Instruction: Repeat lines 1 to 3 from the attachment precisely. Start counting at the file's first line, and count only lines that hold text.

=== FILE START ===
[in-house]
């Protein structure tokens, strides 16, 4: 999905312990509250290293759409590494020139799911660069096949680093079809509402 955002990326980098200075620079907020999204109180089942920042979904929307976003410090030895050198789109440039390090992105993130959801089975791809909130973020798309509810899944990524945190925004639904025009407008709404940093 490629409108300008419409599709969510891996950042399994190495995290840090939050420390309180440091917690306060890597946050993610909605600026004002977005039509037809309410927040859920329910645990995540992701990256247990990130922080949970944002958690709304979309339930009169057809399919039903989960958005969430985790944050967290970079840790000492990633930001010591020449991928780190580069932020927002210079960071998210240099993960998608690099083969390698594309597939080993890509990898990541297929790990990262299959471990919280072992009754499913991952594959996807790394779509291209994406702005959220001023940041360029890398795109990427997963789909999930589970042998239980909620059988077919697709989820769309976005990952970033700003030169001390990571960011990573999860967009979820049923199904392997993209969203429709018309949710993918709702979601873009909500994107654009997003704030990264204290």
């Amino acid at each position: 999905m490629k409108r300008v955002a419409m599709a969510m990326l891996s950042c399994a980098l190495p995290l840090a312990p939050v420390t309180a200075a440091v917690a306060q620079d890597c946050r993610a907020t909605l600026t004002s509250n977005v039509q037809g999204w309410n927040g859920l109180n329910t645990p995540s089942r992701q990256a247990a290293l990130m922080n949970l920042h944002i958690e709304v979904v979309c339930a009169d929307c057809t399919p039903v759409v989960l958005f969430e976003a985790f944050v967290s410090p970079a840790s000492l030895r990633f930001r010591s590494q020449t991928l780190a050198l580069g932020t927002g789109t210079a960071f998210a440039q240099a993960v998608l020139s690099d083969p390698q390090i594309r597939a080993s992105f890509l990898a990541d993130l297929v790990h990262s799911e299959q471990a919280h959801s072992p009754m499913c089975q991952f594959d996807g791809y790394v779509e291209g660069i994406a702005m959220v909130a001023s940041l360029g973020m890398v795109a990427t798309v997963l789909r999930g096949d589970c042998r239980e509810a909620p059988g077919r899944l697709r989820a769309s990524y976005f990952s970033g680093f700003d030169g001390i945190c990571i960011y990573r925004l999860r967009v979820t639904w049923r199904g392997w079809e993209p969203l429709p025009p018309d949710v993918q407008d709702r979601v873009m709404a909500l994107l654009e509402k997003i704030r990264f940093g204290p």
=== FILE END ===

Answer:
[in-house]
């Protein structure tokens, strides 16, 4: 999905312990509250290293759409590494020139799911660069096949680093079809509402 955002990326980098200075620079907020999204109180089942920042979904929307976003410090030895050198789109440039390090992105993130959801089975791809909130973020798309509810899944990524945190925004639904025009407008709404940093 490629409108300008419409599709969510891996950042399994190495995290840090939050420390309180440091917690306060890597946050993610909605600026004002977005039509037809309410927040859920329910645990995540992701990256247990990130922080949970944002958690709304979309339930009169057809399919039903989960958005969430985790944050967290970079840790000492990633930001010591020449991928780190580069932020927002210079960071998210240099993960998608690099083969390698594309597939080993890509990898990541297929790990990262299959471990919280072992009754499913991952594959996807790394779509291209994406702005959220001023940041360029890398795109990427997963789909999930589970042998239980909620059988077919697709989820769309976005990952970033700003030169001390990571960011990573999860967009979820049923199904392997993209969203429709018309949710993918709702979601873009909500994107654009997003704030990264204290």
């Amino acid at each position: 999905m490629k409108r300008v955002a419409m599709a969510m990326l891996s950042c399994a980098l190495p995290l840090a312990p939050v420390t309180a200075a440091v917690a306060q620079d890597c946050r993610a907020t909605l600026t004002s509250n977005v039509q037809g999204w309410n927040g859920l109180n329910t645990p995540s089942r992701q990256a247990a290293l990130m922080n949970l920042h944002i958690e709304v979904v979309c339930a009169d929307c057809t399919p039903v759409v989960l958005f969430e976003a985790f944050v967290s410090p970079a840790s000492l030895r990633f930001r010591s590494q020449t991928l780190a050198l580069g932020t927002g789109t210079a960071f998210a440039q240099a993960v998608l020139s690099d083969p390698q390090i594309r597939a080993s992105f890509l990898a990541d993130l297929v790990h990262s799911e299959q471990a919280h959801s072992p009754m499913c089975q991952f594959d996807g791809y790394v779509e291209g660069i994406a702005m959220v909130a001023s940041l360029g973020m890398v795109a990427t798309v997963l789909r999930g096949d589970c042998r239980e509810a909620p059988g077919r899944l697709r989820a769309s990524y976005f990952s970033g680093f700003d030169g001390i945190c990571i960011y990573r925004l999860r967009v979820t639904w049923r199904g392997w079809e993209p969203l429709p025009p018309d949710v993918q407008d709702r979601v873009m709404a909500l994107l654009e509402k997003i704030r990264f940093g204290p």